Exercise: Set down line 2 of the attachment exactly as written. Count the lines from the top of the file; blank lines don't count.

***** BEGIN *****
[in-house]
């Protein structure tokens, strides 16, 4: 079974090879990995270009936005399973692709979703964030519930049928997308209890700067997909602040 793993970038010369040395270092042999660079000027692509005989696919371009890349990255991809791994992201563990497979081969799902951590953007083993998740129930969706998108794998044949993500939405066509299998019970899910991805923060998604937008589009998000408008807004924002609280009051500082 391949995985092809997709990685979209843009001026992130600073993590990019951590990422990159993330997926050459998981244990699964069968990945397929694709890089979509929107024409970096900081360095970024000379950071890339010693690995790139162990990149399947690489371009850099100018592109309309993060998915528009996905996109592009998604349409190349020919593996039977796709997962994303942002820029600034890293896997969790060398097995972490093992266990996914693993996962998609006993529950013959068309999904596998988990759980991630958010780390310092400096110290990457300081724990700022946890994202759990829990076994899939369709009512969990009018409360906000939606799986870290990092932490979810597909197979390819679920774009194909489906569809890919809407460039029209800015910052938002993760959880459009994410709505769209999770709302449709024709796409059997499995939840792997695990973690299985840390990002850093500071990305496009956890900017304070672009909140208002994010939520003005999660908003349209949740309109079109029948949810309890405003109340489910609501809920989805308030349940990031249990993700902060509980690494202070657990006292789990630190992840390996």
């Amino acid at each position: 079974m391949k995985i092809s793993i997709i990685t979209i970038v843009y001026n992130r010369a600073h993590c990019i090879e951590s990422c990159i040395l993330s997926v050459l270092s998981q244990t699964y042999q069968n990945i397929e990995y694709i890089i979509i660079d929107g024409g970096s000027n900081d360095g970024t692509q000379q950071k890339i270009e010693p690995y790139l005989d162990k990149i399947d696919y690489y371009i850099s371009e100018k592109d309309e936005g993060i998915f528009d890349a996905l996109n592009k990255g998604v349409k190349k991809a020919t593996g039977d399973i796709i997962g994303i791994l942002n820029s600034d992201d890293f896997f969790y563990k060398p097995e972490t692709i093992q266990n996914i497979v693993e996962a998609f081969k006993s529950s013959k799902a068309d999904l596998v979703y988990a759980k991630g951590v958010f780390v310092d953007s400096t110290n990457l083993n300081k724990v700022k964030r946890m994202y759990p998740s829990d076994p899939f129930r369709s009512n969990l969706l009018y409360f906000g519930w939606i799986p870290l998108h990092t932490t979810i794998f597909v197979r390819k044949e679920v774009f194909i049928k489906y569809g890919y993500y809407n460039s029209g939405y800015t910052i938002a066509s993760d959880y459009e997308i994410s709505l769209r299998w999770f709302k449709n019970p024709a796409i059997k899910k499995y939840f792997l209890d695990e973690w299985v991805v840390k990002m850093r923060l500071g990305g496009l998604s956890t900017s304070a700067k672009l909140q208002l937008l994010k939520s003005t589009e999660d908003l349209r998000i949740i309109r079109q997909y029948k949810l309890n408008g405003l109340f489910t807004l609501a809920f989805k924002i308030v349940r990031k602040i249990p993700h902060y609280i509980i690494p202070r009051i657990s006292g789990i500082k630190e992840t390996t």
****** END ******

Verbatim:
């Protein structure tokens, strides 16, 4: 079974090879990995270009936005399973692709979703964030519930049928997308209890700067997909602040 793993970038010369040395270092042999660079000027692509005989696919371009890349990255991809791994992201563990497979081969799902951590953007083993998740129930969706998108794998044949993500939405066509299998019970899910991805923060998604937008589009998000408008807004924002609280009051500082 391949995985092809997709990685979209843009001026992130600073993590990019951590990422990159993330997926050459998981244990699964069968990945397929694709890089979509929107024409970096900081360095970024000379950071890339010693690995790139162990990149399947690489371009850099100018592109309309993060998915528009996905996109592009998604349409190349020919593996039977796709997962994303942002820029600034890293896997969790060398097995972490093992266990996914693993996962998609006993529950013959068309999904596998988990759980991630958010780390310092400096110290990457300081724990700022946890994202759990829990076994899939369709009512969990009018409360906000939606799986870290990092932490979810597909197979390819679920774009194909489906569809890919809407460039029209800015910052938002993760959880459009994410709505769209999770709302449709024709796409059997499995939840792997695990973690299985840390990002850093500071990305496009956890900017304070672009909140208002994010939520003005999660908003349209949740309109079109029948949810309890405003109340489910609501809920989805308030349940990031249990993700902060509980690494202070657990006292789990630190992840390996």